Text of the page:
How to do fencing in FoundationDB

Hi, we use foundationDB as our storage server for multiple clients.
In our system, each client access a private range of keys. If one
client failed, system may create a new client for that range, or
choose an idle client for that range.

If the failed client accidentally access fdb again, it may overwrite
changes made by the new client, then cause data consistency problem
(knows as split-brain).

To prevent this happens, we want to implement some kind of fencing
in fdb. After search and learn, we came up with 2 options:

  1. Make a fencing key, and check if it’value has changed in every write txn.
    Once replaced a client, update that fencing key to disable the failed client.

    This will work, but it may reduce write performance (maybe not so much?)
    because there is no server side value check in fdb, have to read it’s
    value to the client to check it.

  2. Also make a fencing key, then, in the write txn:

    • set txn’s read version to the “right version” of the fencing key
    • add fencing key as read conflict key
    • do write…

    The “right version” is the read version that make sure the fencing key’s
    value is unchanged.

    To use conflict key, it may have very little performance impact. But to
    fix transaction_too_old error, we have to refresh the “right version” often enough.
    (Learn from Block device layer, thanks a lot.)

Are there any problems with either method? Are there other, better ways to do it?

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First approach is simpler and would result in adding 2-3 ms per transaction to fetch the fencing key. You can avoid the penalty if in the client code you don’t wait on the fencing value immediately, but Concurrently continue with other reads/writes, and then later check and abort the tx if the key has changed. If the fencing key changes are rare, this will not result in abortions, and thus a practically free operation.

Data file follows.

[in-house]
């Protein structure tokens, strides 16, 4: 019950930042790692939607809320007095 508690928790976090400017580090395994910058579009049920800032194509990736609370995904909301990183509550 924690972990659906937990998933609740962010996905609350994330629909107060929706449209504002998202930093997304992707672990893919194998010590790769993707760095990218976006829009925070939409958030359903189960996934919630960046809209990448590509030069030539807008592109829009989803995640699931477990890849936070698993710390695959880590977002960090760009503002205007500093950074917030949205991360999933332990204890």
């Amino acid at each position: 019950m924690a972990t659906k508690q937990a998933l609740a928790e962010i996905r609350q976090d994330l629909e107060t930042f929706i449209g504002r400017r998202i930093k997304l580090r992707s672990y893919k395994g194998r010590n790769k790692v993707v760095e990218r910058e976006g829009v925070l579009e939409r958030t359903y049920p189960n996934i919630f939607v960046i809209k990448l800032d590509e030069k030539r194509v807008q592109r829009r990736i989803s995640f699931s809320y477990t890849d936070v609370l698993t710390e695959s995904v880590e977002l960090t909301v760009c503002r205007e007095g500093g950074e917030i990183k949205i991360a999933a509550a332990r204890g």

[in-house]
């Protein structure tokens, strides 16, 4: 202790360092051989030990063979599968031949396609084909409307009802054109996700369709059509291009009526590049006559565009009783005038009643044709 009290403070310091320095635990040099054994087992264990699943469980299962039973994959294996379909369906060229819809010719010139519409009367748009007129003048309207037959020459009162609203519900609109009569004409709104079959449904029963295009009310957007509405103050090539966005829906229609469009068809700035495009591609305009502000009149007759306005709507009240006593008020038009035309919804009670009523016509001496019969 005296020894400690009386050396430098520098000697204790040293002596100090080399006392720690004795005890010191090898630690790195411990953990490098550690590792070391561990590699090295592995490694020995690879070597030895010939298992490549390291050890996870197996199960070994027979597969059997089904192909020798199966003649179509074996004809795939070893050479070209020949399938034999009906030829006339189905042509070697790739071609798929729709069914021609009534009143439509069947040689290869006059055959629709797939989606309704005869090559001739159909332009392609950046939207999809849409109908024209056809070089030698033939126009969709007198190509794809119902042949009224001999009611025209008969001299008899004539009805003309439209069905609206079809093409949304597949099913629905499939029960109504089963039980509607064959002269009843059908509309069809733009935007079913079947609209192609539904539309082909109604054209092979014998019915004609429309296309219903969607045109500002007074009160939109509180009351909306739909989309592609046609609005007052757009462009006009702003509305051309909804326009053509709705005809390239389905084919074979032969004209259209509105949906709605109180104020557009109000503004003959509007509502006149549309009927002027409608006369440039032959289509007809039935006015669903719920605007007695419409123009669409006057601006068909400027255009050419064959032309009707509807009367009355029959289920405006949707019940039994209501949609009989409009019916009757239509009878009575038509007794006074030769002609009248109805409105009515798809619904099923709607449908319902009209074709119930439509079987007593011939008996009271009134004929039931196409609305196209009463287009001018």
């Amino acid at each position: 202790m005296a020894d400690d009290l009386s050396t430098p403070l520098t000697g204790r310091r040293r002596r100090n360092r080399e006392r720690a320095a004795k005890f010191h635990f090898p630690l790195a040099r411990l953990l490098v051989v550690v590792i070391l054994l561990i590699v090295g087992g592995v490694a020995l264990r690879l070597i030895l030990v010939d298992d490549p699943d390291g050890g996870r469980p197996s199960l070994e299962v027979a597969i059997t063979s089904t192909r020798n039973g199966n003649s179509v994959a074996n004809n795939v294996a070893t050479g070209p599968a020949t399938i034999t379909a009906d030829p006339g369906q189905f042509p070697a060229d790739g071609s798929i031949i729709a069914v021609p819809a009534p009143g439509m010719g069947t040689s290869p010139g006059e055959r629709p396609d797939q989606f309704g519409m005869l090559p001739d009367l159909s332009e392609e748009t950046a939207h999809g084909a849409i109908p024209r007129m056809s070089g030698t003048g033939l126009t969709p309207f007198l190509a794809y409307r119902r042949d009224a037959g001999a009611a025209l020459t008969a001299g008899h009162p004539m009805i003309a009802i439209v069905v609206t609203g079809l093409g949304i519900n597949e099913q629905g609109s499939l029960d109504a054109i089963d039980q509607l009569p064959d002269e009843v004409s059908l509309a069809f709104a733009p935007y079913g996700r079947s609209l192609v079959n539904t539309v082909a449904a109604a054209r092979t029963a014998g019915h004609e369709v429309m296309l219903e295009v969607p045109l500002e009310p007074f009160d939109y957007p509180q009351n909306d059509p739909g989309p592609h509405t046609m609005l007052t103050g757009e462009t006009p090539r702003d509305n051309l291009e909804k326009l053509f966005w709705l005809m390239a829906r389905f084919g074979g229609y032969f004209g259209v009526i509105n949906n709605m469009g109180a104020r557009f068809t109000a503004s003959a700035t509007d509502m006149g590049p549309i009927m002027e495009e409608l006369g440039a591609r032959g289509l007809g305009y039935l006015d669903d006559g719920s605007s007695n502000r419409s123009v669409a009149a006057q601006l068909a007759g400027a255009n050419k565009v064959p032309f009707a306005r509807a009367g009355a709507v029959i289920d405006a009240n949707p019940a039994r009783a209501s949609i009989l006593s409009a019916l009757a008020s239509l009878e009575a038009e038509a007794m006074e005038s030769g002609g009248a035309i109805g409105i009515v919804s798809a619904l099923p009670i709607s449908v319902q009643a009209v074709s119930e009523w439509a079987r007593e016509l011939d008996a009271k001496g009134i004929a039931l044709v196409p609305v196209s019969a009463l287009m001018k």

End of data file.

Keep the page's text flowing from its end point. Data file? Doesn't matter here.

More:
Second approach, as I understand, is an optimization to cache the fencing key and the associated read version. This will work, but adds some complications where a client’s subsequent transactions may conflict with its older transactions, due to older read_version being used. This also results in bypassing ratelimiter and its ability, to some extent, to throttle down transactions under load.

How frequent are changes to fencing keys? If this is not very frequent then another optimization can be used: There is a feature by which you can get a fixed metadata key as part of every transaction for free.
You can transactionally change this global metadata key when changing any fencing key. Clients can compare changes to this metadata key against a locally cached value, and can then fetch the particular fencing key if the global metadata key has changed.

1 Like

Thanks a lot.

It seem the second approach may cause some problem. I think we will go for the first approach with checking the fencing key at end of each write transaction. Later, after upgrading to newer version of fdb, we will try to use the metadata key.

For metadata key, if someone else changed it while current transaction is checking it, will the transaction later report an error on commit? (because the metadata key is part of the conflict keys)

I am almost certain it will cause a conflict, but haven’t used this feature so far. You can try it out in a local test.

Just to be clear - I was suggesting to fire a get for the key at beginning of transaction, but extract the value out of future towards end of transaction.